Wednesday, July 21, 2010 | 3:09 p.m.
Federal prosecutors today filed fraud and money laundering charges against a man who allegedly used a bogus sports betting scam to bilk investors for nearly $1 million.
The U.S. Attorney's Office in Nevada has charged Yul Na with 30 counts of wire fraud, 29 counts of money laundering and criminal forfeiture. If convicted, Na faces up to 20 years in prison on each wire fraud count, up to 10 years in prison on each money laundering count, a $250,000 fine on each count and forfeiture of money or property up to $962,350.
According to the indictment, Na claimed investors would be guaranteed an 8 percent return based on a system of carefully timed sports wagers with Mandalay Bay and an offshore gambling site. Na called his "sports arbitrage" system "middling" because it involved betting both sides of the same event, according to the indictment. He began marketing the scam to investors in January, prosecutors said.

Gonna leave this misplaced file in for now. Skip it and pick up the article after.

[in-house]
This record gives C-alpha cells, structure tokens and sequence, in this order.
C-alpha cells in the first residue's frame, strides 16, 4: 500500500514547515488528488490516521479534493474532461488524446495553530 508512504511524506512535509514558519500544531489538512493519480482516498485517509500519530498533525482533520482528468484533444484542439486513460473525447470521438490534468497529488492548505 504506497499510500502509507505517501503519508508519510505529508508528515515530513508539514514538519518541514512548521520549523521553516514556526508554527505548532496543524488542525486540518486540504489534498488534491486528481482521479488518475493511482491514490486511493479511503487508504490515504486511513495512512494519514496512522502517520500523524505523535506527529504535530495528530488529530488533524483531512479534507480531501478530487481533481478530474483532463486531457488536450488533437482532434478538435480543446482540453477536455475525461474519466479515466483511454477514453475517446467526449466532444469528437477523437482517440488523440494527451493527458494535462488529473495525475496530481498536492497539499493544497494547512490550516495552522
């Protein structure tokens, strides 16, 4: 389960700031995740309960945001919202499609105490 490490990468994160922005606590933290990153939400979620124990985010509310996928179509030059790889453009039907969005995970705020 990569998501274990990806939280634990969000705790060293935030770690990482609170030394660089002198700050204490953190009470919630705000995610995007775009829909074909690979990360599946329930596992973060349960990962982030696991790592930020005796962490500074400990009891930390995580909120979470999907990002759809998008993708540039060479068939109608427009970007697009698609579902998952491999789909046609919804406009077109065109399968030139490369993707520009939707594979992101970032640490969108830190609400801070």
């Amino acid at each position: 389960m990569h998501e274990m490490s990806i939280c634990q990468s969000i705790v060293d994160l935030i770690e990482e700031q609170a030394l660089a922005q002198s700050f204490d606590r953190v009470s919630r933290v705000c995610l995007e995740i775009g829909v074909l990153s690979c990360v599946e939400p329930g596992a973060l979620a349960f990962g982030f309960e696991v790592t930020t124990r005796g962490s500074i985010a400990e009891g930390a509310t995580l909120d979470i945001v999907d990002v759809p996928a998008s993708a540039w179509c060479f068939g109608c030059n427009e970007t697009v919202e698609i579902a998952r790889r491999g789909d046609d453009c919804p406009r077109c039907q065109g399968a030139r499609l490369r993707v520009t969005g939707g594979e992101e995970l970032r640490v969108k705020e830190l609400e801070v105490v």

Na also touted an "exclusive" agreement with Mandalay Bay to accept large layoff wagers from him at a discount of 18 percent, prosecutors say.
Prosecutors allege Na had no such betting system or agreement with the casino. Rather, he instructed investors to wire money into his personal casino account at Mandalay Bay, using the money to gamble at the property, according to the indictment.
The Internal Revenue Service and Nevada Gaming Control Board collaborated on the investigation. The agencies have strengthened such collaborative efforts in the past year with the goal of ensuring that casinos and nightclubs comply with federal cash reporting rules.
Under federal laws designed to combat money laundering, casinos, nightclubs and other cash-rich businesses are required to fill out forms when customers make large or suspicious-looking cash transactions. Casinos send them to the IRS for review.
Paul Camacho, special agent in charge of IRS criminal investigations in Las Vegas, declined to comment on whether such cash reporting forms tipped off authorities to the alleged scam.
"Hopefully, this indictment sends a message to anyone that might be engaged in fraud that you are not completely off law enforcement’s radar when you are in Vegas," Camacho said.
He declined to comment on whether such cash reporting forms tipped off authorities to the alleged scam.
An arrest warrant has been issued for Na, who is presumed innocent and entitled to a fair trial, Camacho said.